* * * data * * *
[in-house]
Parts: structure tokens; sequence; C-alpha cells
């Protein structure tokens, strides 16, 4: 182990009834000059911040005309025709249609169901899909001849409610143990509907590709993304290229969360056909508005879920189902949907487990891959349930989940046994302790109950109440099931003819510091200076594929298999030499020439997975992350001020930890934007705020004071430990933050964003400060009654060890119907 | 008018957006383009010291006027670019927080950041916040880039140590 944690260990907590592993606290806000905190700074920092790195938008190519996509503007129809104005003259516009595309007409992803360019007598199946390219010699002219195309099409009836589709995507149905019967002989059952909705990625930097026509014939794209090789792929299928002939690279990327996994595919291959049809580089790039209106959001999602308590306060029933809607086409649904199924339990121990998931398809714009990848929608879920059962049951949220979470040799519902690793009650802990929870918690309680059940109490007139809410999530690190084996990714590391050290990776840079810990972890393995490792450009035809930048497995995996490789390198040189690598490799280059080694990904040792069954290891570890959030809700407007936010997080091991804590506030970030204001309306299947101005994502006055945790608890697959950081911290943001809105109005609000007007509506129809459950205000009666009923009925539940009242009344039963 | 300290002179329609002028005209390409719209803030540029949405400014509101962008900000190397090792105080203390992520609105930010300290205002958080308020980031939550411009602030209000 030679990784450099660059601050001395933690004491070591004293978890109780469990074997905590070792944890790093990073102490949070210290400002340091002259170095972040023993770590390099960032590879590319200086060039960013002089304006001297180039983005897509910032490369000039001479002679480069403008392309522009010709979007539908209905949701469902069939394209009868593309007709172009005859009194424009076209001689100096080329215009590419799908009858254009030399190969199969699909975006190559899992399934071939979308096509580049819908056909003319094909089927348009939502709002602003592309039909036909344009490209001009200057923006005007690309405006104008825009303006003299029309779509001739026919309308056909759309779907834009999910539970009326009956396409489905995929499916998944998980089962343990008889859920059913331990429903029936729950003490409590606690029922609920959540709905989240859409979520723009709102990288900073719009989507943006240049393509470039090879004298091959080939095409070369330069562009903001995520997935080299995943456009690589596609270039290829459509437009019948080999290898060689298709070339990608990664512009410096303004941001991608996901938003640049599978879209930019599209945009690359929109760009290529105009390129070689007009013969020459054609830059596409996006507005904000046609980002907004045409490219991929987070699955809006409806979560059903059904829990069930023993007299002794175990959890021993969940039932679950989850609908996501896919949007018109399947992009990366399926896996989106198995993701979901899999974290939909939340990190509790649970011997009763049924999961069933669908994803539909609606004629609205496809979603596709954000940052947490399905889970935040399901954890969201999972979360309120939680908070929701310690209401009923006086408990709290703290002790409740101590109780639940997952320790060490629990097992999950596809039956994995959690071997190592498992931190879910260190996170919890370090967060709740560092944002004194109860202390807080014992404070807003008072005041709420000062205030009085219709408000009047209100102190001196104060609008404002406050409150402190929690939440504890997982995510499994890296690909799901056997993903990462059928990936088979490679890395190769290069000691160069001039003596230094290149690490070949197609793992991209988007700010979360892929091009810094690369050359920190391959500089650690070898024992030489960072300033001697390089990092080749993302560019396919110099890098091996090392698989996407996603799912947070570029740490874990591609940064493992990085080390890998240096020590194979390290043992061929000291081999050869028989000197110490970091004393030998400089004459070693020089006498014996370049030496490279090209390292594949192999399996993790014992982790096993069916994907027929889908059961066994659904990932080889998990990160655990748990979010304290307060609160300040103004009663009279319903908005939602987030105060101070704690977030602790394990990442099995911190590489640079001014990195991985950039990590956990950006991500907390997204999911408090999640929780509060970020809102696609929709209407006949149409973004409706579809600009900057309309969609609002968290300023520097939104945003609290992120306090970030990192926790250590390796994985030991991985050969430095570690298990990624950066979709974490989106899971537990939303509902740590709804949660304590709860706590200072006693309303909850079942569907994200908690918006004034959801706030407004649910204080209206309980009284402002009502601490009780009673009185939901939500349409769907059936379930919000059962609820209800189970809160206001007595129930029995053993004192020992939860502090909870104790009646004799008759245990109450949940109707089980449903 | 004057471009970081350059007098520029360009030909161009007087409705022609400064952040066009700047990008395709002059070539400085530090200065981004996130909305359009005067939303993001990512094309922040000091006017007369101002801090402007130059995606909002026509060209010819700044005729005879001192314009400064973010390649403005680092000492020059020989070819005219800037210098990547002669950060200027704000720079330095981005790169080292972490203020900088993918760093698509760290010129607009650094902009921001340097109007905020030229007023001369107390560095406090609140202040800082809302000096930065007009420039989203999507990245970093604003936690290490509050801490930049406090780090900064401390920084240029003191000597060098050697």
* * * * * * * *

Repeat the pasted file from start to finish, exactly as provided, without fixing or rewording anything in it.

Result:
[in-house]
Parts: structure tokens; sequence; C-alpha cells
């Protein structure tokens, strides 16, 4: 182990009834000059911040005309025709249609169901899909001849409610143990509907590709993304290229969360056909508005879920189902949907487990891959349930989940046994302790109950109440099931003819510091200076594929298999030499020439997975992350001020930890934007705020004071430990933050964003400060009654060890119907 | 008018957006383009010291006027670019927080950041916040880039140590 944690260990907590592993606290806000905190700074920092790195938008190519996509503007129809104005003259516009595309007409992803360019007598199946390219010699002219195309099409009836589709995507149905019967002989059952909705990625930097026509014939794209090789792929299928002939690279990327996994595919291959049809580089790039209106959001999602308590306060029933809607086409649904199924339990121990998931398809714009990848929608879920059962049951949220979470040799519902690793009650802990929870918690309680059940109490007139809410999530690190084996990714590391050290990776840079810990972890393995490792450009035809930048497995995996490789390198040189690598490799280059080694990904040792069954290891570890959030809700407007936010997080091991804590506030970030204001309306299947101005994502006055945790608890697959950081911290943001809105109005609000007007509506129809459950205000009666009923009925539940009242009344039963 | 300290002179329609002028005209390409719209803030540029949405400014509101962008900000190397090792105080203390992520609105930010300290205002958080308020980031939550411009602030209000 030679990784450099660059601050001395933690004491070591004293978890109780469990074997905590070792944890790093990073102490949070210290400002340091002259170095972040023993770590390099960032590879590319200086060039960013002089304006001297180039983005897509910032490369000039001479002679480069403008392309522009010709979007539908209905949701469902069939394209009868593309007709172009005859009194424009076209001689100096080329215009590419799908009858254009030399190969199969699909975006190559899992399934071939979308096509580049819908056909003319094909089927348009939502709002602003592309039909036909344009490209001009200057923006005007690309405006104008825009303006003299029309779509001739026919309308056909759309779907834009999910539970009326009956396409489905995929499916998944998980089962343990008889859920059913331990429903029936729950003490409590606690029922609920959540709905989240859409979520723009709102990288900073719009989507943006240049393509470039090879004298091959080939095409070369330069562009903001995520997935080299995943456009690589596609270039290829459509437009019948080999290898060689298709070339990608990664512009410096303004941001991608996901938003640049599978879209930019599209945009690359929109760009290529105009390129070689007009013969020459054609830059596409996006507005904000046609980002907004045409490219991929987070699955809006409806979560059903059904829990069930023993007299002794175990959890021993969940039932679950989850609908996501896919949007018109399947992009990366399926896996989106198995993701979901899999974290939909939340990190509790649970011997009763049924999961069933669908994803539909609606004629609205496809979603596709954000940052947490399905889970935040399901954890969201999972979360309120939680908070929701310690209401009923006086408990709290703290002790409740101590109780639940997952320790060490629990097992999950596809039956994995959690071997190592498992931190879910260190996170919890370090967060709740560092944002004194109860202390807080014992404070807003008072005041709420000062205030009085219709408000009047209100102190001196104060609008404002406050409150402190929690939440504890997982995510499994890296690909799901056997993903990462059928990936088979490679890395190769290069000691160069001039003596230094290149690490070949197609793992991209988007700010979360892929091009810094690369050359920190391959500089650690070898024992030489960072300033001697390089990092080749993302560019396919110099890098091996090392698989996407996603799912947070570029740490874990591609940064493992990085080390890998240096020590194979390290043992061929000291081999050869028989000197110490970091004393030998400089004459070693020089006498014996370049030496490279090209390292594949192999399996993790014992982790096993069916994907027929889908059961066994659904990932080889998990990160655990748990979010304290307060609160300040103004009663009279319903908005939602987030105060101070704690977030602790394990990442099995911190590489640079001014990195991985950039990590956990950006991500907390997204999911408090999640929780509060970020809102696609929709209407006949149409973004409706579809600009900057309309969609609002968290300023520097939104945003609290992120306090970030990192926790250590390796994985030991991985050969430095570690298990990624950066979709974490989106899971537990939303509902740590709804949660304590709860706590200072006693309303909850079942569907994200908690918006004034959801706030407004649910204080209206309980009284402002009502601490009780009673009185939901939500349409769907059936379930919000059962609820209800189970809160206001007595129930029995053993004192020992939860502090909870104790009646004799008759245990109450949940109707089980449903 | 004057471009970081350059007098520029360009030909161009007087409705022609400064952040066009700047990008395709002059070539400085530090200065981004996130909305359009005067939303993001990512094309922040000091006017007369101002801090402007130059995606909002026509060209010819700044005729005879001192314009400064973010390649403005680092000492020059020989070819005219800037210098990547002669950060200027704000720079330095981005790169080292972490203020900088993918760093698509760290010129607009650094902009921001340097109007905020030229007023001369107390560095406090609140202040800082809302000096930065007009420039989203999507990245970093604003936690290490509050801490930049406090780090900064401390920084240029003191000597060098050697």